Who is John Greig?

John Greig is a former professional footballer from Scotland, who acted as a defender. Greig spent his entire career with Rangers, as a player, director and manager.

He was voted “The Greatest Ever Ranger” back in 1999 by the club’s fans and has been elected to Rangers’ Hall of Fame.

He played his youth football at United Crossroads Boys Club in Edinburgh, under the stewardship of Eric Gardiner, and supported Heart of Midlothian commonly known Hearts as a boy. It is unknown if the club showed any interest in landing him.

Bob McAuley signed Greig for the Gers and in spite of his initial reluctance John did as instructed by his father. But, after viewing a match between Hibernian and Rangers at Easter Road, where he witnessed them smashing Hibs 6–1, he was convinced the transfer was right.

A forceful, determined player, recognised for his great skills, Greig made 755 official appearances for the Gers (498 in the domestic division, 64 in European tournaments, a club record 121 in the League Cup and 72 in the Scottish Cup).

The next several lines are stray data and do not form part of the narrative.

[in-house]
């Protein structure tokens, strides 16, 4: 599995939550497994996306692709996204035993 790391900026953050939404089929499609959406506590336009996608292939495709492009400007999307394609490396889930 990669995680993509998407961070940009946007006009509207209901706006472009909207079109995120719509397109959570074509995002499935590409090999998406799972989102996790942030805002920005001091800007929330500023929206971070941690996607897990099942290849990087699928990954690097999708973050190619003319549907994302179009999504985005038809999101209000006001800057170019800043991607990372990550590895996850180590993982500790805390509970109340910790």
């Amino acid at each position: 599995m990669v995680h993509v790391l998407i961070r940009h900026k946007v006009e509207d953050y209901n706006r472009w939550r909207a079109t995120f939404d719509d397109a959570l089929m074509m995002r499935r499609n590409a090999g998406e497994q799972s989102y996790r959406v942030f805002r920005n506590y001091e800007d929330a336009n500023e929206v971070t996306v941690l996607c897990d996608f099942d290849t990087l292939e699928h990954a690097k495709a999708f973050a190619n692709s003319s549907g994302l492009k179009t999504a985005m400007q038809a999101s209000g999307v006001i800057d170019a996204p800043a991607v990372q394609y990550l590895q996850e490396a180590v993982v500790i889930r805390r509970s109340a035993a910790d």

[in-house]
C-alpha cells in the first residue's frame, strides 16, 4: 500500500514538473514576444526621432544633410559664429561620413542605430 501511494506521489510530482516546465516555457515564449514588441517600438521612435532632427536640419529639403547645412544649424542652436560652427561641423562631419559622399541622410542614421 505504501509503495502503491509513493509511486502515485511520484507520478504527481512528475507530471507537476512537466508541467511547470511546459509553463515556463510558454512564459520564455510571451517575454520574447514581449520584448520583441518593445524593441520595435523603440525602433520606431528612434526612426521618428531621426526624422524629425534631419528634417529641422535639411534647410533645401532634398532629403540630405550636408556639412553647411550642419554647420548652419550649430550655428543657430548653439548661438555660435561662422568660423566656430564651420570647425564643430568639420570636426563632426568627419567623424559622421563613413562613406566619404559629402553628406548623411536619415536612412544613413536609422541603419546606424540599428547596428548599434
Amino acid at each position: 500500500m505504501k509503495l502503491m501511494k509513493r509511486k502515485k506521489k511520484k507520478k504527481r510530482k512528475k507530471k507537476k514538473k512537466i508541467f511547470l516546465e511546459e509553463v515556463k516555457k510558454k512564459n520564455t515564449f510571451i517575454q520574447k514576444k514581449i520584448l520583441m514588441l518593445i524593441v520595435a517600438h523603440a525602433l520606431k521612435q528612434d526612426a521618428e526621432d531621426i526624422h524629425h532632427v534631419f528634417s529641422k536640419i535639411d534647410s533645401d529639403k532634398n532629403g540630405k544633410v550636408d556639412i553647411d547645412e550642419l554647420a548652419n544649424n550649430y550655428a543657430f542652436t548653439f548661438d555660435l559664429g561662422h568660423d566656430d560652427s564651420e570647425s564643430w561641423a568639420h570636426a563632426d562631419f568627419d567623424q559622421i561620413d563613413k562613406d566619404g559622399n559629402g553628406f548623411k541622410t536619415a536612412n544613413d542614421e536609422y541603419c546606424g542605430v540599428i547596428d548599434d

He netted 120 goals for the side and won three domestic trebles. He actually started his professional career with Rangers as a forward, before being moved back to the middle of the pitch – playing initially alongside another Ibrox legend in Jim Baxter – and finally to left-back. It was therefore in those initial seasons that he netted the majority of his goals for the club.

Greig was skipper when Rangers won the European Cup Winners Cup back in 1972 beating Dynamo Moscow 3–2 in Barcelona, Spain.

Although he had an enormously productive playing career, his captaincy occurred together with a period of sustained success for the Gers’ city rivals, Celtic, from the late 1960s until the mid-1970s. His fortitude during that period further cemented his status as one of Rangers’ most celebrated captains.

John was granted a testimonial match in 1978 versus a Scotland XI as part of the national roster’s preparations for the 1978 FIFA World Cup.

Greig played for his country on 44 occasions, 15 as skipper, between 1964 and 1975. He netted the late winner in Scotland’s 1–0 win against Italy at Hampden Park on 9 November 1965 and two years later achieved the distinction of captaining his nation who beat England 3-2 – their first defeat as World Champions – at Wembley.